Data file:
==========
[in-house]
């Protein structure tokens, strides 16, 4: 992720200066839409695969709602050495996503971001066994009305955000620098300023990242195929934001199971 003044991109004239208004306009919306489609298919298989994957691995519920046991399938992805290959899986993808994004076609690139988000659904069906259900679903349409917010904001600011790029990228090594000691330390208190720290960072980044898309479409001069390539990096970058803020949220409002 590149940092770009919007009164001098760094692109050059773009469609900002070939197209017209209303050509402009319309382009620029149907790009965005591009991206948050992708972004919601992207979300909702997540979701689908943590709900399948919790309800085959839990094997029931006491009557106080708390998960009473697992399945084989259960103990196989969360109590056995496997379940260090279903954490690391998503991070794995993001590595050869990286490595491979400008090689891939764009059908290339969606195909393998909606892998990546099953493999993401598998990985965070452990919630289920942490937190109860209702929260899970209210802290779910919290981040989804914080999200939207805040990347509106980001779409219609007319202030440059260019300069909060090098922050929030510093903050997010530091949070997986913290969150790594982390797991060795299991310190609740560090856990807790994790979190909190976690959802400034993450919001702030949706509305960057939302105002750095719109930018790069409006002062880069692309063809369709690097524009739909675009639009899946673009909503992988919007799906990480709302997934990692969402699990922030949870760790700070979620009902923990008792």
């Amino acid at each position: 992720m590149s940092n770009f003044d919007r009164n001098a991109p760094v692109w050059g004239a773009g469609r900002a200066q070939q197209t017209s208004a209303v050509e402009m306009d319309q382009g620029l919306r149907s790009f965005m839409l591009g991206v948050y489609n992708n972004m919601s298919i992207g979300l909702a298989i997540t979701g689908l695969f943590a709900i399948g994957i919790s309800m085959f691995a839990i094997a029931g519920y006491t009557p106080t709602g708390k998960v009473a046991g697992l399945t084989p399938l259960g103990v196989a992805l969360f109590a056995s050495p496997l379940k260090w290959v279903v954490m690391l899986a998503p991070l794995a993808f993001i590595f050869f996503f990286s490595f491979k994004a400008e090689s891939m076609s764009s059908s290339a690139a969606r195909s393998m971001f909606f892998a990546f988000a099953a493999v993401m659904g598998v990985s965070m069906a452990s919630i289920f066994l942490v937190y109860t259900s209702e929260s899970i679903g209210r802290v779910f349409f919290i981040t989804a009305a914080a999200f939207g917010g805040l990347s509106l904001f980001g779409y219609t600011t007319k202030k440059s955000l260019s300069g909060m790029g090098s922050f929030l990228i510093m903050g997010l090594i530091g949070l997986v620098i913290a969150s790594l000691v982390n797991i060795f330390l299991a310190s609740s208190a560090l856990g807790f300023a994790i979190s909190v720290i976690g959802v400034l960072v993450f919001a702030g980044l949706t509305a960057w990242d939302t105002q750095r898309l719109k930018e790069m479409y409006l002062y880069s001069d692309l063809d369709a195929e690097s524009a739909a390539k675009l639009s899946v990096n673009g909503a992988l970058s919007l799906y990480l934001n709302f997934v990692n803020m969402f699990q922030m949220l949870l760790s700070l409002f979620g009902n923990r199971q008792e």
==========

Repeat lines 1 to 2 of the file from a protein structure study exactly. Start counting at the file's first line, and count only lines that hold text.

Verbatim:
[in-house]
């Protein structure tokens, strides 16, 4: 992720200066839409695969709602050495996503971001066994009305955000620098300023990242195929934001199971 003044991109004239208004306009919306489609298919298989994957691995519920046991399938992805290959899986993808994004076609690139988000659904069906259900679903349409917010904001600011790029990228090594000691330390208190720290960072980044898309479409001069390539990096970058803020949220409002 590149940092770009919007009164001098760094692109050059773009469609900002070939197209017209209303050509402009319309382009620029149907790009965005591009991206948050992708972004919601992207979300909702997540979701689908943590709900399948919790309800085959839990094997029931006491009557106080708390998960009473697992399945084989259960103990196989969360109590056995496997379940260090279903954490690391998503991070794995993001590595050869990286490595491979400008090689891939764009059908290339969606195909393998909606892998990546099953493999993401598998990985965070452990919630289920942490937190109860209702929260899970209210802290779910919290981040989804914080999200939207805040990347509106980001779409219609007319202030440059260019300069909060090098922050929030510093903050997010530091949070997986913290969150790594982390797991060795299991310190609740560090856990807790994790979190909190976690959802400034993450919001702030949706509305960057939302105002750095719109930018790069409006002062880069692309063809369709690097524009739909675009639009899946673009909503992988919007799906990480709302997934990692969402699990922030949870760790700070979620009902923990008792």